Doctor's Notes on Enlarged Spleen
The spleen is an organ in the upper left portion of the abdomen that serves as a filter for the bloodstream, stores red blood cells and platelets, and produces lymphocytes, part of the body’s immune system. Enlargement of the spleen is medically known as splenomegaly and occurs because of an underlying illness. Diseases and conditions that can cause an enlarged spleen are varied. Possible causes of splenomegaly include liver disease, certain cancers, infections, inflammatory conditions, and trauma.
An enlarged spleen itself typically does not cause signs or symptoms, but often, the presence of an enlarged spleen is associated with symptoms of the underlying disease that caused the enlargement. Some of the symptoms associated with the diseases that cause enlarged spleen can include weakness, jaundice (yellowing of the skin and whites of the eyes), fever, weight loss, shortness of breath, easy bruising, or nausea and vomiting.
Splenomegaly does not have any specific symptoms. Vague abdominal pain and bloating are the most common, but still nonspecific, symptoms of an enlarged spleen. Some individuals with a very enlarged spleen may complain of early satiety (anorexia) and gastric reflux symptoms because of the stomach displacement and pressure on the stomach as a result of the enlarged spleen.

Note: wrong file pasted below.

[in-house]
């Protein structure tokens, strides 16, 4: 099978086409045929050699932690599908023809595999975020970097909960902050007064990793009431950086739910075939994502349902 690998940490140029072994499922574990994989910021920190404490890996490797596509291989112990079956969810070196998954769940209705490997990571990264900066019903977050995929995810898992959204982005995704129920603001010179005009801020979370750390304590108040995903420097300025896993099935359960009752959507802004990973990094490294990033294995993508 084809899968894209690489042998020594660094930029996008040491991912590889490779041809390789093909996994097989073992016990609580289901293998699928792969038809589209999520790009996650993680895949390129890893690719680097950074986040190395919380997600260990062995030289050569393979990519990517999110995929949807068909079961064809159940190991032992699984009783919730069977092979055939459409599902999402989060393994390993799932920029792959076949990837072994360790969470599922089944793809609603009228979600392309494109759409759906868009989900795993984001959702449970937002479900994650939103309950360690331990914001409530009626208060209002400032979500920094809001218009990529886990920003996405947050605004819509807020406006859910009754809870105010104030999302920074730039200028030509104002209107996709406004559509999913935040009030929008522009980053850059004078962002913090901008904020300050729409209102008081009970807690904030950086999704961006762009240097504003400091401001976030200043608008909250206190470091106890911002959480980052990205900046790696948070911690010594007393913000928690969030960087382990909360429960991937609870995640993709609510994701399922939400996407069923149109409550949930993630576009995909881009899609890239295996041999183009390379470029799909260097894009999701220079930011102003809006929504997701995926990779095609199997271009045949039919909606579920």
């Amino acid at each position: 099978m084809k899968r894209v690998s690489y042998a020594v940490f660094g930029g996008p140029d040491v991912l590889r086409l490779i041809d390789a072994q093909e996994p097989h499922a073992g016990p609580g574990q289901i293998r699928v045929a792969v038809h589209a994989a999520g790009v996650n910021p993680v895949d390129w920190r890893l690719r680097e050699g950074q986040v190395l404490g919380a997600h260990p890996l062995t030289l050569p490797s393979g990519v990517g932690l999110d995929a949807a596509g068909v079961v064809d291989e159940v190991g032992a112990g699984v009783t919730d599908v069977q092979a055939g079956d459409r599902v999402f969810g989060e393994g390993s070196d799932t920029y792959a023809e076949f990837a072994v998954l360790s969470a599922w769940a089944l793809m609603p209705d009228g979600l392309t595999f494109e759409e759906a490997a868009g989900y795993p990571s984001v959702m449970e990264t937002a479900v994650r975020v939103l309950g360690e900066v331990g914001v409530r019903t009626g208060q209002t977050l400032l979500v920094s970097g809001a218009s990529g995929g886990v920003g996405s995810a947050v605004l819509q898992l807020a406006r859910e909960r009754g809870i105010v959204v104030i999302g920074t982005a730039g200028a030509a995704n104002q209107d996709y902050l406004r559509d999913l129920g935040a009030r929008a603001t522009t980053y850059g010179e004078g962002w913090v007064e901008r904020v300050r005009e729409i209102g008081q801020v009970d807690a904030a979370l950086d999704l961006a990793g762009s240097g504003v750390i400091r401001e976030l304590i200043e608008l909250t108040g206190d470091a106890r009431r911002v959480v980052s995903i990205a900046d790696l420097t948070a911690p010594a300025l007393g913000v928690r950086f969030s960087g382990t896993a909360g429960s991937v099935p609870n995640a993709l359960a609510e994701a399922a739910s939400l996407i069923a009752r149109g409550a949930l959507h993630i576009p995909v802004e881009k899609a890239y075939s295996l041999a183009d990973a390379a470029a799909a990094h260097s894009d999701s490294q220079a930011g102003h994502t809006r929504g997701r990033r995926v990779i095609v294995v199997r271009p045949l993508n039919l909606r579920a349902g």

Otherwise, many symptoms associated with enlarged spleen are related to the underlying cause of the enlargement. These may include:
The causes of splenomegaly vary widely and range from malignancy (cancers), infections, congestion (increased blood flow), infiltration of the spleen from other diseases, inflammatory conditions, and blood cell diseases.
Some of the most common causes of an enlarged spleen include the following:
- liver disease (cirrhosis due to chronic hepatitis B, chronic hepatitis C, fatty liver, long standing alcohol abuse);
- blood cancers (lymphoma, leukemia, myelofibrosis);
- infections (mononucleosis, bacterial endocarditis, malaria, AIDS, mycobacterium, leishmania);
- abnormal blood flow and congestion (splenic vein thrombosis, portal vein obstruction, congestive heart failure);
- Gaucher disease (a lipid storage disease);
- blood cell disorders (sickle cell anemia, thalassemia, spherocytosis);
- Inflammatory disease (lupus, rheumatoid arthritis);
- idiopathic thrombocytopenic purpura (ITP); and
- polycythemia vera.
The abdomen is an anatomical area that is bounded by the lower margin of the ribs and diaphragm above, the pelvic bone (pubic ramus) below, and the flanks on each side. Although abdominal pain can arise from the tissues of the abdominal wall that surround the abdominal cavity (such as the skin and abdominal wall muscles), the term abdominal pain generally is used to describe pain originating from organs within the abdominal cavity. Organs of the abdomen include the stomach, small intestine, colon, liver, gallbladder, spleen, and pancreas. Abdominal pain can range in intensity from a mild stomach ache to severe acute pain. The pain is often nonspecific and can be caused by a variety of conditions.
Pancreatitis : Test Your Medical IQ QuizQuestion
Pancreatitis is inflammation of an organ in the abdomen called the pancreas.See Answer
Kasper, D.L., et al., eds. Harrison's Principles of Internal Medicine, 19th Ed. United States: McGraw-Hill Education, 2015.